@AbbieMcKenley,
Ah. Thanks, Abbie. I'm sorry I didn't see that post. My commiserations to you. This is a difficult time, I know.
I must say, you seem to be surrounded by some very strange people. How can you/they not talk about someone near to you who just died? I'm as baffled as you by their behaviour.
AbbieMcKenley
 
  1  
Reply Sun 27 Dec, 2009 06:08 pm
@msolga,
Quote:
surrounded by some very strange people

My thoughts precisely.
0 Replies
 
dlowan
 
  1  
Reply Sun 27 Dec, 2009 06:10 pm
@AbbieMcKenley,
AbbieMcKenley wrote:




I'm tempted to get out the video camera and play the tapes of her on the TV. She'd have found that funny. I'm not sure if anyone else will.



She sounds great!!!
0 Replies
 
Izzie
 
  1  
Reply Sun 27 Dec, 2009 06:12 pm
@AbbieMcKenley,
Hey Abbie

Do you have tapes of Lilia that you could take up and play in your room if you wish to. It might be too difficult at this time for the family to watch - but you know, if you want to do that, that's OK too. Perhaps a family member or friend may come and join you and celebrate her laughter and life with you.

Tea and hugs - that comes often with numbness - your family/friends will be in numbsville for a while.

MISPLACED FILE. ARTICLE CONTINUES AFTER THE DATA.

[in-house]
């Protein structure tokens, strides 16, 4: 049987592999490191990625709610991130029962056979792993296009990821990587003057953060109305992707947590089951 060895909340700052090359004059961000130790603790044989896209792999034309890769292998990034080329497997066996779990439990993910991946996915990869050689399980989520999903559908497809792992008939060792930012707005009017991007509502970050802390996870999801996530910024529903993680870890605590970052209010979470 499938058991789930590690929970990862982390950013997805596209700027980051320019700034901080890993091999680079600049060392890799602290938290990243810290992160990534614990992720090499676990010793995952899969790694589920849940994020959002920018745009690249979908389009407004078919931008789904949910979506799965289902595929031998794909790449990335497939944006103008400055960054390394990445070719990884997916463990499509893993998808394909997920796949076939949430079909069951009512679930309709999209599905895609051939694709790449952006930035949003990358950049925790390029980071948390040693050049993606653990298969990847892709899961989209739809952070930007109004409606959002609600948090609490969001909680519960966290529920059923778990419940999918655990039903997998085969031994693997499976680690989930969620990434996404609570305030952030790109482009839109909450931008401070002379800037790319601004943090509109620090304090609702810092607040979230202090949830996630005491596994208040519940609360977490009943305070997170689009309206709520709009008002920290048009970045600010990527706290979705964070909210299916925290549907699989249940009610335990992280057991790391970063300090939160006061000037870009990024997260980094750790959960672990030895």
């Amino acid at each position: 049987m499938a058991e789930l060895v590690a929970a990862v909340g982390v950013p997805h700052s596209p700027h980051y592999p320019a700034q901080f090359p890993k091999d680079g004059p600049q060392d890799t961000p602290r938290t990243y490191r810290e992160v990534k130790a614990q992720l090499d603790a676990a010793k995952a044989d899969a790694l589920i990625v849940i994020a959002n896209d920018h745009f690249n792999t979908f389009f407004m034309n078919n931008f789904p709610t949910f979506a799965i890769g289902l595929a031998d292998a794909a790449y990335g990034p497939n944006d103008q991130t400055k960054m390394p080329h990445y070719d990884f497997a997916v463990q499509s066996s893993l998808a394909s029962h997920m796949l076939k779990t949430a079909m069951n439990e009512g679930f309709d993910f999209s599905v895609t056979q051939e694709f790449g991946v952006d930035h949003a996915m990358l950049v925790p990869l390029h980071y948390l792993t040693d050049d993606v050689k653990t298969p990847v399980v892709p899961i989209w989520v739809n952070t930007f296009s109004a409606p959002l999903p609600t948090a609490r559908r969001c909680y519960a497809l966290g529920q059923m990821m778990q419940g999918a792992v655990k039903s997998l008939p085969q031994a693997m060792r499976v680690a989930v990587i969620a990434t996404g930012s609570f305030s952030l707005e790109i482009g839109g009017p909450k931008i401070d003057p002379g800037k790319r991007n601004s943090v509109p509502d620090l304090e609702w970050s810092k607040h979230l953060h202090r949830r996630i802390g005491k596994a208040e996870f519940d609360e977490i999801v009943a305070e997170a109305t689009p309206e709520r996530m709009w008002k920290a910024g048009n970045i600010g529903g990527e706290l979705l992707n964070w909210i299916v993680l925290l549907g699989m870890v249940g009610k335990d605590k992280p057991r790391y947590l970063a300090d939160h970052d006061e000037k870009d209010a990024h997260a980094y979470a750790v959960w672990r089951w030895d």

You are an incredibly young lady, Abbie.

Tell us about Lilia here if you'd like to.
roger
 
  1  
Reply Sun 27 Dec, 2009 06:13 pm
@Merry Andrew,
I can vouch for that. And, I admit to being about the same, myself.
0 Replies
 
OmSigDAVID
 
  1  
Reply Sun 27 Dec, 2009 06:23 pm
@AbbieMcKenley,
I think that it has to do with being nervous, ill-at-ease
and afraid of accidentally making a social blunder and embarrassing themselves.
Not long ago, I made a joke with someone
and it turned out that he felt bad and got mad at me. I did not expect that. U never know.

Fear can make people stiff and awkward.
Being tense can screw u up.

In due course, maybe u 'll learn about psychological "approach-avoidance reactions."

I suggest that u write it off to a human failing like bad breath.
That 's how people are wired up inside, emotionally.

Most Respectfully, I suggest that u and your family
try to be as happy as u believe that Lilia wanted and wants u to be.

I hope that u will remain with us as a member of the forum.
U seem like a really nice girl, and we 'd all really enjoy your cyber-company.



David
AbbieMcKenley
 
  1  
Reply Sun 27 Dec, 2009 06:25 pm
@Izzie,
Quote:
She sounds great!!!

She was.
She had this little thing she's say every time anyone commented on how strong she was. "If you don't push it away, it'll push you down"
Before the chemo she had these she had really straight blond hair and when it started growing back it was brown and curly, she was so surprised. She always said that when she finishes chemo this time it'd be pink.

Its odd how when Lilia was alivve, nobody would talk about her dying, but now she has, alot of people won't talk about her living.

I just wish all these people would leave our house so we could talk about her. I would try to bring up the topic but i really don't know how they'll react.

I think Lil would be really annoyed with us lot if she could see us all right now. She always hated tea. and lemonaid.